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Related to demonologies: Demonologists


1. The study of demons.
2. Belief in demons.
3. A list or catalog of one's enemies: "As the years passed [the magazine's] demonology expanded to include Bolsheviks, radicals, Franklin D. Roosevelt, the New Deal, Government work programs or aid programs of any kind" (Maggie Nichols).

de′mon·o·log′ic (-ə-lŏj′ĭk), de′mon·o·log′i·cal (-ĭ-kəl) adj.
de′mon·ol′o·gist n.


1. (Theology) Also called: demonism the study of demons or demonic beliefs
2. a set of people or things that are disliked or held in low esteem: the place occupied by Hitler in contemporary demonology.
demonological, demonologic adj
ˌdemonˈologist n


(ˌdi məˈnɒl ə dʒi)

1. the study of demons.
2. belief in demons.
3. a list of foes.
de`mon•ol′o•gist, n.


1. the study of demons or superstitions about demons.
2. the doctrine of demons. Also demonography. — demonologist, n. — demonologic, demonological, adj.
See also: Demons


[ˌdiːməˈnɒlədʒɪ] Ndemonología f
References in periodicals archive ?
As a demonologist, Shakespeare is closer to Reginald Scot and Samuel Harsnett than to James I, Jean Bodin, Nicholas Remy, or most other authors of demonologies in his lifetime.
His topics include divine presence in pneumatological perspective, the world and becoming human in East Asian Buddhism, a comparative Christian-Buddhist anthropology, Eastern Orthodoxy and the desert tradition of spirituality, Buddhaghosa and the Theravada tradition of self-renunciation, Pentecostal demonologies and the Asian context, Buddhist traditions of the demonic, and skillful means and the transformation of the middle way.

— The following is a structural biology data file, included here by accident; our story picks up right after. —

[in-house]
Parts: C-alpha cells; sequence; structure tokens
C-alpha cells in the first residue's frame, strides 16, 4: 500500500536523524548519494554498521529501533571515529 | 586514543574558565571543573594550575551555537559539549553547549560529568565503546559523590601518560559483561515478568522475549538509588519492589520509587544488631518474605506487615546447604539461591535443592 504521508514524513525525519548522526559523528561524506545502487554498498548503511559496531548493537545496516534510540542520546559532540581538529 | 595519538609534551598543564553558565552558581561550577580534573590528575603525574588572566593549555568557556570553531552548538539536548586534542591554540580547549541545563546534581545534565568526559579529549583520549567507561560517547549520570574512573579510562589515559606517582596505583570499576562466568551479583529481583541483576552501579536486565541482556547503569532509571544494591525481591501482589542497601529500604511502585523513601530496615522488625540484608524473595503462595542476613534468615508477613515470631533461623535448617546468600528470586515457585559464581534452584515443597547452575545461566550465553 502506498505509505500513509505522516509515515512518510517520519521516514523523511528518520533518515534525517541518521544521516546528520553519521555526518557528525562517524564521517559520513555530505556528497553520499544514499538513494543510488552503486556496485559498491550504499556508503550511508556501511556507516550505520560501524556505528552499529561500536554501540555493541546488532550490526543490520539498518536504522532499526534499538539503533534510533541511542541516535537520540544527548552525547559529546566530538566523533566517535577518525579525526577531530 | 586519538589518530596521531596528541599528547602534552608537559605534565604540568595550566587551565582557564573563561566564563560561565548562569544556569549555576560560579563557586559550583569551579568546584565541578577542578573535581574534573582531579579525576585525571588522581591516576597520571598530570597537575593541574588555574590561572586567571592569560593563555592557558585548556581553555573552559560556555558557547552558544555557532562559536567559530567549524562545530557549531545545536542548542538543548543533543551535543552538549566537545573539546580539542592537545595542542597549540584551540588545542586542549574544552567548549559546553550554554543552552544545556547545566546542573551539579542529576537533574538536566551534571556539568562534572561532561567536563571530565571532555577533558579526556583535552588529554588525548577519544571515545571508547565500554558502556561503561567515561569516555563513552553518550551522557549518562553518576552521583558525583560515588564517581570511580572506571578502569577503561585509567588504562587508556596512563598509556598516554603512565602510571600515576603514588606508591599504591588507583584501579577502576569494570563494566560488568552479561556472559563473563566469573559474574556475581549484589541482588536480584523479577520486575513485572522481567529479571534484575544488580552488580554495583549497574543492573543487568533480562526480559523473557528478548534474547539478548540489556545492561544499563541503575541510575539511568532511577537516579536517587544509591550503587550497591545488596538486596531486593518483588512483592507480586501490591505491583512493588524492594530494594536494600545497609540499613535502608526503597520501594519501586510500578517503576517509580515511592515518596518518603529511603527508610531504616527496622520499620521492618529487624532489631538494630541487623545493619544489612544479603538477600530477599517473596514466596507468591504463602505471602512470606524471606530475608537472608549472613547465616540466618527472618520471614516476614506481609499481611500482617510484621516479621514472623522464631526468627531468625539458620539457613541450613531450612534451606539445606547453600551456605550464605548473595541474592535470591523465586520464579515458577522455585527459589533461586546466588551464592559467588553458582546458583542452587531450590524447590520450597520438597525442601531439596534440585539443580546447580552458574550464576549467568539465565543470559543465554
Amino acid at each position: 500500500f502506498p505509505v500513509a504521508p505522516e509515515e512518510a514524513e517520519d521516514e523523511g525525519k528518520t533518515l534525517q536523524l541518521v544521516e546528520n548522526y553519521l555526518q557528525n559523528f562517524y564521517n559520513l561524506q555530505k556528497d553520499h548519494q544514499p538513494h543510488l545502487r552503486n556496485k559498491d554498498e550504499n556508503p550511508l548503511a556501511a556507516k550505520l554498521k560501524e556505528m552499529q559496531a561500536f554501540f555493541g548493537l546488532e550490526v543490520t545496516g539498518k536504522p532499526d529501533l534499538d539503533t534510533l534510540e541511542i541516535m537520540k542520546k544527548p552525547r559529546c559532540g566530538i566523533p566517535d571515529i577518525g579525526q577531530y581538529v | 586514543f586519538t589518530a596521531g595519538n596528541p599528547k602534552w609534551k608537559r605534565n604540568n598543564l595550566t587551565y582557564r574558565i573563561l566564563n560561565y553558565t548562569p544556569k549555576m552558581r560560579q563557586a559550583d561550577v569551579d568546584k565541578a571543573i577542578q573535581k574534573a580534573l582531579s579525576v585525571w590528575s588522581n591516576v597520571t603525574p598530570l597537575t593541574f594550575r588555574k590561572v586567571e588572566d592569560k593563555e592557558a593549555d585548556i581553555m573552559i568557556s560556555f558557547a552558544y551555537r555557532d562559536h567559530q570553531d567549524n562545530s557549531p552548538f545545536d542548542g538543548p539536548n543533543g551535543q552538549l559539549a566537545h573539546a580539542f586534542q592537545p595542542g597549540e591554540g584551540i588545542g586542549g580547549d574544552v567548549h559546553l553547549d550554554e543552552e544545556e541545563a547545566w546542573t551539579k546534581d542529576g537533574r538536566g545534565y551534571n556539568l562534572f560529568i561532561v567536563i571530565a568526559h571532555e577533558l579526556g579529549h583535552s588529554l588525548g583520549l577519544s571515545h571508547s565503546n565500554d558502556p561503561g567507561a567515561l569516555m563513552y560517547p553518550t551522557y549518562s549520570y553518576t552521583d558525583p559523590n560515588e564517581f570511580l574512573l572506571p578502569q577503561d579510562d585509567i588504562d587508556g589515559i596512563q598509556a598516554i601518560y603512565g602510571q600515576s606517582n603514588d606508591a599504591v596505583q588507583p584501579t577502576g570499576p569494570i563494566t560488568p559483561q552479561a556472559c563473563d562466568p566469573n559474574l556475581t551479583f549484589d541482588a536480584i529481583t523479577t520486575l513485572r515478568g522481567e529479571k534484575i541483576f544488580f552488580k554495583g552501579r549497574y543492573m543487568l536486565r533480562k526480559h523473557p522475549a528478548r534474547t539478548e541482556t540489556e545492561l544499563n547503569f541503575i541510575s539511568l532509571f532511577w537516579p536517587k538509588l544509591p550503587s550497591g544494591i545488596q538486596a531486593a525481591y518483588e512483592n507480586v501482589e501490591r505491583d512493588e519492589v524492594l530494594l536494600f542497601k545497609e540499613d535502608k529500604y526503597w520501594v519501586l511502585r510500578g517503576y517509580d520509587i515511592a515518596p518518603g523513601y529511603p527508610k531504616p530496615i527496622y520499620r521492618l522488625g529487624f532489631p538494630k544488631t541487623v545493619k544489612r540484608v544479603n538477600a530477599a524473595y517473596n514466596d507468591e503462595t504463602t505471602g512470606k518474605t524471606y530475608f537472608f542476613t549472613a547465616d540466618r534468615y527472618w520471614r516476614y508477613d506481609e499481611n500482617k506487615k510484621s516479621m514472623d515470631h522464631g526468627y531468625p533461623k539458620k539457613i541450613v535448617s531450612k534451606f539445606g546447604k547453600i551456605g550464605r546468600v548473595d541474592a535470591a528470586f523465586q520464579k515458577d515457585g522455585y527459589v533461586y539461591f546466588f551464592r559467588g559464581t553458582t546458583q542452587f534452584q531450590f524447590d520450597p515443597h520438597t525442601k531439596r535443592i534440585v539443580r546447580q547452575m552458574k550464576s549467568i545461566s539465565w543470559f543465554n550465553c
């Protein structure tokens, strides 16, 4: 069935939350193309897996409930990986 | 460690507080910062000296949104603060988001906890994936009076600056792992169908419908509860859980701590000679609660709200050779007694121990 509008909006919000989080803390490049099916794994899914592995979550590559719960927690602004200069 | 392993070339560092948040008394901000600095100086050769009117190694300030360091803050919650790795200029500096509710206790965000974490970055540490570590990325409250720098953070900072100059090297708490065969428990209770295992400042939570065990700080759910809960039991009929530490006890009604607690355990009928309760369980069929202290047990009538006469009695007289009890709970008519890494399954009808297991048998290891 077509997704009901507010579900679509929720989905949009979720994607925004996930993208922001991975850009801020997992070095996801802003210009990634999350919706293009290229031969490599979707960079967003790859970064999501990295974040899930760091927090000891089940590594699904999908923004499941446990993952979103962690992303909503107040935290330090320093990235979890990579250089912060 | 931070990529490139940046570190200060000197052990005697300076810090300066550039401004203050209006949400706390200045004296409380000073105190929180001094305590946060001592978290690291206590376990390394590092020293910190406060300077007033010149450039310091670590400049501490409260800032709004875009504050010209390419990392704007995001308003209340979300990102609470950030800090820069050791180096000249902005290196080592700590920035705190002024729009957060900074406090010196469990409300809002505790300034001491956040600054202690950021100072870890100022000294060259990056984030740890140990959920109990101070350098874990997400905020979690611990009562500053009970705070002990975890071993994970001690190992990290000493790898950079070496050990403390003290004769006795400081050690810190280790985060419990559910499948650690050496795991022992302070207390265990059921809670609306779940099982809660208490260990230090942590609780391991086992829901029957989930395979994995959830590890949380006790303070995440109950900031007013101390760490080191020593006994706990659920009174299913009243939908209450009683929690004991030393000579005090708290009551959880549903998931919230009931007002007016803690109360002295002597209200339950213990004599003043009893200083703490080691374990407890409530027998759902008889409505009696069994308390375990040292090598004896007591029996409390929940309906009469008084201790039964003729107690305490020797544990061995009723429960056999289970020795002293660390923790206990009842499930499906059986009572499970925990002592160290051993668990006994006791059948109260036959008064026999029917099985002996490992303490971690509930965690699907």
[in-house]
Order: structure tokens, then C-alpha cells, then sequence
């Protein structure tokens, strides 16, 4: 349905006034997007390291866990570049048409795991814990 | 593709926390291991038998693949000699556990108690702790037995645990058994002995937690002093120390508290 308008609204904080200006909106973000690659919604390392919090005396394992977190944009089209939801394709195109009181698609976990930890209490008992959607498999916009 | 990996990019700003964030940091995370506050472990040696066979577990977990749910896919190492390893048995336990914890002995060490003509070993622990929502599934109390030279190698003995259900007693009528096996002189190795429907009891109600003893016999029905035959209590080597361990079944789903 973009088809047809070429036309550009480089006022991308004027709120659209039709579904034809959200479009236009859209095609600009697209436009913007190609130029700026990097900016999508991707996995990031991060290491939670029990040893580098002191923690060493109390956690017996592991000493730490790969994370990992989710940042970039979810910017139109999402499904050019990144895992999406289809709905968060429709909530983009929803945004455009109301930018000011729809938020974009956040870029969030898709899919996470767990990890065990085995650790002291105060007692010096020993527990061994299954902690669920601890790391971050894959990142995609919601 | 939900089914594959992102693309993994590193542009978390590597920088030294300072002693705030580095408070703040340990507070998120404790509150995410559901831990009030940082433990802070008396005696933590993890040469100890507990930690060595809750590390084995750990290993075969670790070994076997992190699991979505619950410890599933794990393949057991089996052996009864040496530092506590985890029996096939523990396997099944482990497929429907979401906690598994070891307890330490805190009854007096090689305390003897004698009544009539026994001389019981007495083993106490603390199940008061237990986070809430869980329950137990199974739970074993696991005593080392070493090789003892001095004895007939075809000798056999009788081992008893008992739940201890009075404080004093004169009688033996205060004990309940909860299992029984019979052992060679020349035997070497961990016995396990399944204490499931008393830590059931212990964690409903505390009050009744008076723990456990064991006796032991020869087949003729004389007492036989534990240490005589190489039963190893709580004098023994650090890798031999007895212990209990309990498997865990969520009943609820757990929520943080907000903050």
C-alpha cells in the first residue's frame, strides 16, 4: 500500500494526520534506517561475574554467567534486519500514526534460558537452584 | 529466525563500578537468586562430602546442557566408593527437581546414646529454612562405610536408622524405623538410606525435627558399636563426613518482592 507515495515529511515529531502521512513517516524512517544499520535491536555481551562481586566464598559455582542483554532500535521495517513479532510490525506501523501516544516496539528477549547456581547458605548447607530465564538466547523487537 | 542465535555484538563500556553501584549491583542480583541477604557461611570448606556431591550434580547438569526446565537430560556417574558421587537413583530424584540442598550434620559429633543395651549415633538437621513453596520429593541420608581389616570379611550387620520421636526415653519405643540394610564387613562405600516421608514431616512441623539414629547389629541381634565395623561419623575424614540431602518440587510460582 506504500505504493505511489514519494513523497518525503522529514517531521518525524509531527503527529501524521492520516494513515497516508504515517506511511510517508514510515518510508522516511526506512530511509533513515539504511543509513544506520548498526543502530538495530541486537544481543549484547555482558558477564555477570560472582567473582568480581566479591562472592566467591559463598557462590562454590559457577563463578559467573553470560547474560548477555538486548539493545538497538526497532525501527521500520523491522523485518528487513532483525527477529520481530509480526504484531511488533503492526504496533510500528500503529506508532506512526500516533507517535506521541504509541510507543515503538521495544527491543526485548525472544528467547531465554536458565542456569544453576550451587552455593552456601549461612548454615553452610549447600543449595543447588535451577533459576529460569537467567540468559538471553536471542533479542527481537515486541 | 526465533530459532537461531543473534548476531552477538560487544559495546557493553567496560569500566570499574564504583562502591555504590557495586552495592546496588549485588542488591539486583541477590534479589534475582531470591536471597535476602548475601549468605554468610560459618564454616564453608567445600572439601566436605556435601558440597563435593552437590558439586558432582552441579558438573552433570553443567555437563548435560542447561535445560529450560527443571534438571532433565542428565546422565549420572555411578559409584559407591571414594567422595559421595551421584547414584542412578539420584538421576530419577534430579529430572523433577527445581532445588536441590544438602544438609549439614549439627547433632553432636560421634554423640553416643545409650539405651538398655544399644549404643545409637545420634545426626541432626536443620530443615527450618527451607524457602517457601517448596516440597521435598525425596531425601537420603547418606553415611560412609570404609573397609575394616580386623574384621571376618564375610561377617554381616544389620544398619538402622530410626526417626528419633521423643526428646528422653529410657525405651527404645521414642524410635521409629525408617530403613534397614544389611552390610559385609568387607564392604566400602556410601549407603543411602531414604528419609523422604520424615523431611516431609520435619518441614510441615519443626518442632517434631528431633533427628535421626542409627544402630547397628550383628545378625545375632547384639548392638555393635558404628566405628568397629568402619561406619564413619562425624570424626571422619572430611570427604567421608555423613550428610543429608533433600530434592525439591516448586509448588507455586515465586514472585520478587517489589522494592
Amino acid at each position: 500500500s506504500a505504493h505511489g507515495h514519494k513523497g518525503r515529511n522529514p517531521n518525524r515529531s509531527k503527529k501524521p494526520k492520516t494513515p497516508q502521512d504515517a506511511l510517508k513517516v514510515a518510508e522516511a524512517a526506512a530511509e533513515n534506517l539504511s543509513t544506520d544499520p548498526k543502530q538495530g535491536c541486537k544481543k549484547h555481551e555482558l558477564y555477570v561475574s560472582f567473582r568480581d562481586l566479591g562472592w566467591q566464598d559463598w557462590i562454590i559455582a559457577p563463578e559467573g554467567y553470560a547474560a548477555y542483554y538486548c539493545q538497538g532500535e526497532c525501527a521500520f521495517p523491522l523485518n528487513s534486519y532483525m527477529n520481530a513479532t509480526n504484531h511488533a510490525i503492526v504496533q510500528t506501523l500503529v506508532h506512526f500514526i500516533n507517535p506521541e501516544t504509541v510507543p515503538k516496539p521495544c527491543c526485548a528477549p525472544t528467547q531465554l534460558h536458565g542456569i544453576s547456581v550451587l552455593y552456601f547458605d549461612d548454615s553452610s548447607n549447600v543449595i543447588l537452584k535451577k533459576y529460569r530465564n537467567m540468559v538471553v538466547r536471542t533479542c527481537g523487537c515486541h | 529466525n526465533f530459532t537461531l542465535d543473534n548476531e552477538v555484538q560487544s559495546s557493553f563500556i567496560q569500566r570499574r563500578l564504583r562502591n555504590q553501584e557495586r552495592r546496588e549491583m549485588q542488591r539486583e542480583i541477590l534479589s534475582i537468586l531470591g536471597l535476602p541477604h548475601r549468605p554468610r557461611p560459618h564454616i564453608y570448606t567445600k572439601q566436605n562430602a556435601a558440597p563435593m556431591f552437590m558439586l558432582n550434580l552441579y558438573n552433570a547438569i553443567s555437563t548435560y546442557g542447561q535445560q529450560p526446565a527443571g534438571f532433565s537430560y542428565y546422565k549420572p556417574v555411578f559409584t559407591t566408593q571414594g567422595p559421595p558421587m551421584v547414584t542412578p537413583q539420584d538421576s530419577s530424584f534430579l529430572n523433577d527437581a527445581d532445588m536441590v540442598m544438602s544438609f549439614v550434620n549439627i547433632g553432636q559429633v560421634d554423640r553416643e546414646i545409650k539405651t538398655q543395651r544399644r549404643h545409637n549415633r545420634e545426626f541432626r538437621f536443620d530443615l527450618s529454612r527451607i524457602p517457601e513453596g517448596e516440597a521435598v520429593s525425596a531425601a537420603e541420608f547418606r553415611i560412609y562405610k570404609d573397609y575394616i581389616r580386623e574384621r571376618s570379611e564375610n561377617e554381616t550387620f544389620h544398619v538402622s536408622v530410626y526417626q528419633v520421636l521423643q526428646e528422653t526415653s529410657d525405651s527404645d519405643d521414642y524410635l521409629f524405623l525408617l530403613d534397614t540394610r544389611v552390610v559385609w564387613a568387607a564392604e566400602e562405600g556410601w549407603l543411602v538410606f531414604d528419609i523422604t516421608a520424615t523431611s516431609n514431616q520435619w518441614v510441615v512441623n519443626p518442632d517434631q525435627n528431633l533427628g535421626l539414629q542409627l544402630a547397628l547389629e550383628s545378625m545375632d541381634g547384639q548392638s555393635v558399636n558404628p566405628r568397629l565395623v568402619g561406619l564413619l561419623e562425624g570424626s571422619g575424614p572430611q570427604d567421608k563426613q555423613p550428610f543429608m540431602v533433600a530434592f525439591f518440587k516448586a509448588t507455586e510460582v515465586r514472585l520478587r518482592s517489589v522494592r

69) For this reason, it would be an extremely reductionist approach to oppose the patristic and scholastic demonologies in a simplified way.
The study of Iranian and other non-Western demonologies is much less advanced at present.
Ancient Evil" (chapter five) and the patterns of reasoning that explain demonologies, "Satan, Demons and Jinn" (chapter six) from antiquity and Christianity, are particularly valuable.
As a literary scholar, Armando Maggi takes a more textually focused and exegetical approach to traditional demonologies, presenting densely argued, close readings of five selected authors from sixteenth-century Italy, as well as one from Portugal.
Werewolves were rare in fifteenth-century demonologies and trials" and the Malleus has "nothing to say about them" (Monter, 151).
Each of the above demonologies follows largely the same motif pattern and arises out of similar social contexts.
Professor Williams begins with Jean d'Arras's prose history of the fairy nymph Melusine (1393) and moves from there to the magical works of Paracelsus and the demonologies of Heinrich Kramer, Johann Weyer, Jean Bodin (as translated into German by Johann Fischart), and Pierre de Lancre.